If there are any speech-language pathologists who read this blog, please know I am by no means attacking the profession. I just am mentioning this because I always seem to be writing negatively in this area. Aidan’s speech therapist is conscientious and seems to know her field well. I think probably Aidan is a particularly difficult case. He does not really have a phonological disorder. His articulation is fine for his developmental age (he still slips on “r’s” and “v’s”), his voice tone is fine, his MLU (mean length of utterance) is not too bad — she measured it as 5.9 words per sentence but it is more complex at home. His main language gaps, I sense, are conceptual ones, more difficult to deal with since they have global ramifications.
Now that I’m most likely going to be doing his therapy at home at least for a while, I’m trying to get caught up on the terminology so I ordered a few books from the library hoping to get a handle on the jargon. People generally don’t care for jargon but guess what? I’ve found again and again that it’s the key that opens the door to a discipline. If I can get the doctor or therapist to use a specialized term it is a Google “Open Sesame” to all kinds of REAL information, not the kind the professionals use for parents.
My problems with Aidan’s speech therapy in the past have been mostly that it is on the “schooly” side of the therapeutic spectrum. From some reading I did last night, though, it sounds like SLPs do try to integrate academic goals with language ones — which obviously makes sense because they are closely linked. The “school” approach though is to break goals up into micro-skills and this seems to me to be frustrating for a child who is already dealing with problems with processing. He does not get a chance to see the “big picture” and actually find personal meaning in the tasks. So this summer I want to find a way to get his IEP “goals” in line with his own personal ones. This seems to be easier with OT and PT, because they are more to do with direct concrete functioning and that is so much more where he is at right now.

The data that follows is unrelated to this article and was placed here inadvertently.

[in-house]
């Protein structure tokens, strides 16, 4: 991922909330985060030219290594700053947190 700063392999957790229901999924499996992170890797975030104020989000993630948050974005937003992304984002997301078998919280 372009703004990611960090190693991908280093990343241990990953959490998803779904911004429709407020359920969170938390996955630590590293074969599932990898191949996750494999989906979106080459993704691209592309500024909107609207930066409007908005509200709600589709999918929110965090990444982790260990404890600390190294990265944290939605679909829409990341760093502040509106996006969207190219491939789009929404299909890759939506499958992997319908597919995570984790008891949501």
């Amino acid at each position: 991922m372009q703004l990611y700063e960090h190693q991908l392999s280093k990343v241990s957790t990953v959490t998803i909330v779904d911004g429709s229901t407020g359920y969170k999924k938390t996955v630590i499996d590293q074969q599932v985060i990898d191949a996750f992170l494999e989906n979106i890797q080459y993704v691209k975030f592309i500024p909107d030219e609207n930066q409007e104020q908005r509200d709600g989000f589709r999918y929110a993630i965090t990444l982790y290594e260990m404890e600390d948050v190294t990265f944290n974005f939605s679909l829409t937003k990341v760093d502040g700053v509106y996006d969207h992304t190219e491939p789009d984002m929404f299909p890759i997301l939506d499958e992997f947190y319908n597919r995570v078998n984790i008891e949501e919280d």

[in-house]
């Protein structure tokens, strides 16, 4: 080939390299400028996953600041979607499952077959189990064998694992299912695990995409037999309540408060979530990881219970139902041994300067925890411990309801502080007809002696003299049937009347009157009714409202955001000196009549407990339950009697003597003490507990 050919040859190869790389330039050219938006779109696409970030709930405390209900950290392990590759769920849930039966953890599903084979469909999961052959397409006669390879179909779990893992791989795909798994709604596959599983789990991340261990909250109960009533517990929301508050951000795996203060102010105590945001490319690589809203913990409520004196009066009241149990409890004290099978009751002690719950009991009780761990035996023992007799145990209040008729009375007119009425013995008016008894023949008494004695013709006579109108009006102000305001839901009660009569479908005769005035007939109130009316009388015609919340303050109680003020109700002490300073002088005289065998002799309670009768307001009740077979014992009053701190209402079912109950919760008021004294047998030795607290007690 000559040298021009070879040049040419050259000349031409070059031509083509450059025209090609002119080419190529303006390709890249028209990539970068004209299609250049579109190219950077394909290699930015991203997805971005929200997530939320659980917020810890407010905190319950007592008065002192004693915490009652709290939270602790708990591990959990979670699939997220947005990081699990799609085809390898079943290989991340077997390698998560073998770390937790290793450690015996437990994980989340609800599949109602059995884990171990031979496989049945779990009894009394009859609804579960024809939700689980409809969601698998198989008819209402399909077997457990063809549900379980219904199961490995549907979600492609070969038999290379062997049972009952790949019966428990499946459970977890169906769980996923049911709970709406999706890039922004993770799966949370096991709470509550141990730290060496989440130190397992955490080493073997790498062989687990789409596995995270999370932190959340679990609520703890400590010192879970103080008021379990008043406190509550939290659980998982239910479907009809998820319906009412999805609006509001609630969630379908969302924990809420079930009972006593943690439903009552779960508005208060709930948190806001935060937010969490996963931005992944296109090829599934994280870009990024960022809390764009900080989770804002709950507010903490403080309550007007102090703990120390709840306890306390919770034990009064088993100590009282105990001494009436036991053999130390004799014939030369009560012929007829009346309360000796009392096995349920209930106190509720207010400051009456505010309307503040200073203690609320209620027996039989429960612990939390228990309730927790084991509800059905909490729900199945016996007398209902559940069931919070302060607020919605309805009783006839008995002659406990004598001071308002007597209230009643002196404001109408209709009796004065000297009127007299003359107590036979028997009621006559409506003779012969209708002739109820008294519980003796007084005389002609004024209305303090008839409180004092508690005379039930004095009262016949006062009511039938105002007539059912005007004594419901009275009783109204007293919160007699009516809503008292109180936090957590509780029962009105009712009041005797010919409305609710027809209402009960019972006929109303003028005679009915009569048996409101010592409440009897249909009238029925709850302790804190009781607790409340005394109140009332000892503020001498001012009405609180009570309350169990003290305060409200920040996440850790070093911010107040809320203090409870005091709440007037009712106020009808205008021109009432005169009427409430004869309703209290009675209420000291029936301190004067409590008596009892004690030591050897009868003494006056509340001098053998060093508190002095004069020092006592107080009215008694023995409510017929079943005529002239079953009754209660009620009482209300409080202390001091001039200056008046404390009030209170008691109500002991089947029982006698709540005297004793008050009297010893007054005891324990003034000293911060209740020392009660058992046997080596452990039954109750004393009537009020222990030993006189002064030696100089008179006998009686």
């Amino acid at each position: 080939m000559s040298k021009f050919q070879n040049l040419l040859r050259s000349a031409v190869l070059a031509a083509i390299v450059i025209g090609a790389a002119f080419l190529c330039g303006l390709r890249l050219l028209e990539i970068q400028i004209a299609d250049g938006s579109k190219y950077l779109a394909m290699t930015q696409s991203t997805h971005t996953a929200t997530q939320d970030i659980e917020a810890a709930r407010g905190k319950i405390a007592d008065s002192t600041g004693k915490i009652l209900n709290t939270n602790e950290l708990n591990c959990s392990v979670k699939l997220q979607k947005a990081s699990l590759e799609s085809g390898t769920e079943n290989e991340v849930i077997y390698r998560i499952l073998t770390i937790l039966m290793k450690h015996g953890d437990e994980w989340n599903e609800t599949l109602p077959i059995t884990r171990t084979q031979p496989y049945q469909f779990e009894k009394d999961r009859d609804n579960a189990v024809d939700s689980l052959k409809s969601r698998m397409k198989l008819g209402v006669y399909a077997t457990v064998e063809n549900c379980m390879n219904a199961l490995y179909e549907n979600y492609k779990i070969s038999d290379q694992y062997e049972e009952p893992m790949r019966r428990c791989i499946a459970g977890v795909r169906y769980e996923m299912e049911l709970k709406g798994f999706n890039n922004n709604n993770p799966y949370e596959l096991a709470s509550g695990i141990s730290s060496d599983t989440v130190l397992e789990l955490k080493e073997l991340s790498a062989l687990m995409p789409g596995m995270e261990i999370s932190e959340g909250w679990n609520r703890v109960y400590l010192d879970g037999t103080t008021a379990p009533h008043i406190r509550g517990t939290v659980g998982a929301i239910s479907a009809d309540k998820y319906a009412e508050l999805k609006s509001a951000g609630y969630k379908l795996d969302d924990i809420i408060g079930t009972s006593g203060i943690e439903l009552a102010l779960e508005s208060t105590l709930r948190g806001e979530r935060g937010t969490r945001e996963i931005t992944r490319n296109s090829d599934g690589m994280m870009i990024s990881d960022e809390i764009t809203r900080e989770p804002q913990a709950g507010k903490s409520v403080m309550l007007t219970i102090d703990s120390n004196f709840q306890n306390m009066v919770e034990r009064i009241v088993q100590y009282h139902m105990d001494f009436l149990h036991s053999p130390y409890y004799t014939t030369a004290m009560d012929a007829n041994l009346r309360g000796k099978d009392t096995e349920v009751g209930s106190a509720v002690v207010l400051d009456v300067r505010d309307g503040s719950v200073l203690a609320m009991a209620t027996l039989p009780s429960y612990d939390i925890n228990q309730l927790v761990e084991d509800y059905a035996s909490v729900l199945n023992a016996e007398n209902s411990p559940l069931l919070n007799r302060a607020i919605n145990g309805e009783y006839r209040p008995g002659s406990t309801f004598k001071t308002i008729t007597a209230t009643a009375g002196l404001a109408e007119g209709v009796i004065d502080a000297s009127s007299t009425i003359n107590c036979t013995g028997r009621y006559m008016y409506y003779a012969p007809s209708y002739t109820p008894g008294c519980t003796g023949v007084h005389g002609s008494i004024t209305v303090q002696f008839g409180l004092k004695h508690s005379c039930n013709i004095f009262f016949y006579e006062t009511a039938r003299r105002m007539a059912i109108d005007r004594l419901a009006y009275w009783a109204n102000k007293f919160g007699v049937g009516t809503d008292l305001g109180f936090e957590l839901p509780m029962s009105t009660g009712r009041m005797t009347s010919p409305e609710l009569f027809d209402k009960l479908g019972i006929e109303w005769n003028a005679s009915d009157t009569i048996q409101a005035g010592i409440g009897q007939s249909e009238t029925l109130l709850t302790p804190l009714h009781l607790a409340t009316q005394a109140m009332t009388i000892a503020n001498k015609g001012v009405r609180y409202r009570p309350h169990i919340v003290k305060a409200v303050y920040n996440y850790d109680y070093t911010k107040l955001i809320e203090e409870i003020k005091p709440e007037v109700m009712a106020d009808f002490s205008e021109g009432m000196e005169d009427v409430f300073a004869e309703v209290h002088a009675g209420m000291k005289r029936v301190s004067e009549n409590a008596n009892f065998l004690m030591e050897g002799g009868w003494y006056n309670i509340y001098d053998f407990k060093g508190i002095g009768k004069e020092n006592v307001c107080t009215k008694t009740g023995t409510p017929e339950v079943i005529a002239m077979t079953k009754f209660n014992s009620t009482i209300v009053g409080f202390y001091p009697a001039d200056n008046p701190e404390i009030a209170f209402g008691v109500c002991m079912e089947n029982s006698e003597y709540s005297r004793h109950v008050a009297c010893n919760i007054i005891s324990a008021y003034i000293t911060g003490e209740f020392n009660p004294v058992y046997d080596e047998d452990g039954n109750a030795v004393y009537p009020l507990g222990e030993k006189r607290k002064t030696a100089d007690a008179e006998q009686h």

Aidan’s speech teacher said that she felt one of the goals for him next year ought to be ability to sequence. Interestingly, I found when I worked with him at home that he CAN sequence verbally with concrete processes. He told me the steps in how to make a graham cracker sandwich.
First, you put peanut butter on the graham cracker
Then you put on the vanilla chips
Then you put on the chocolate chips
Then you eat it!
(What do you put the peanut butter on the cracker with? A KNIFE!)
So he definitely can do sequence. What he apparently can’t do right now is put a picture story in order. I do not really know if this is sheer lack of interest, or if there is a layer of abstraction there that is too much for him. Probably a combination. Anyway, I am planning some Montessori-type activities for him to work on during the summer.
I put some links to various resources over at Schola et Studium. What I’m seeing with him is difficulty with what they call “praxis” — motor planning. It affects him across the board. Oddly, he has little trouble with functioning on a concrete level. He is actually a better planner than I am when it’s something he’s familiar with. Where he has trouble is (1) facing a new situation and developing a strategy impromptu and (2) fine motor and visual and auditory planning, probably integrating the different areas. I wonder if the second doesn’t cause the problems with the first. When we first brought him home from the hospital at age 8 months, he took some time to even “see” the two dogs. This happened again when he first saw Paddy in the hospital isolette. He was oblivious to all appearances until he found a way to interact.
I have some issues with praxis myself. I have a lot of trouble seeing a task through in an orderly way. I think I’m going to break down the planning I have to do into discrete sections. This week I’ll focus on Aidan’s goals — the therapeutic ones. Then later I’ll pay attention to the more academic ones that he and Paddy will have in common next year. Finally, I’ll break Kieron’s Year 7 into sections and address it bit by bit.
I notice Aidan shares my love of jargon by the way, as a door into connection with a subject area. He used to always say things like “X + Y = 21″, now take away the X. Recently he has been saying things like “The subject is RAN and the verb is SQUIRREL”. He listens all the time and it’s remarkable the words he acquires, by rote. In that way his language is at two entirely different levels — one is the real, concrete everyday requests and comments, and the other is a sort of hyper-vocabulary that he repeats just for the sound and social connection, with only the vaguest idea of the actual content. It is the middle level — abstracting the universal from the particular, as they say at TAC, that he doesn’t tend to do much yet.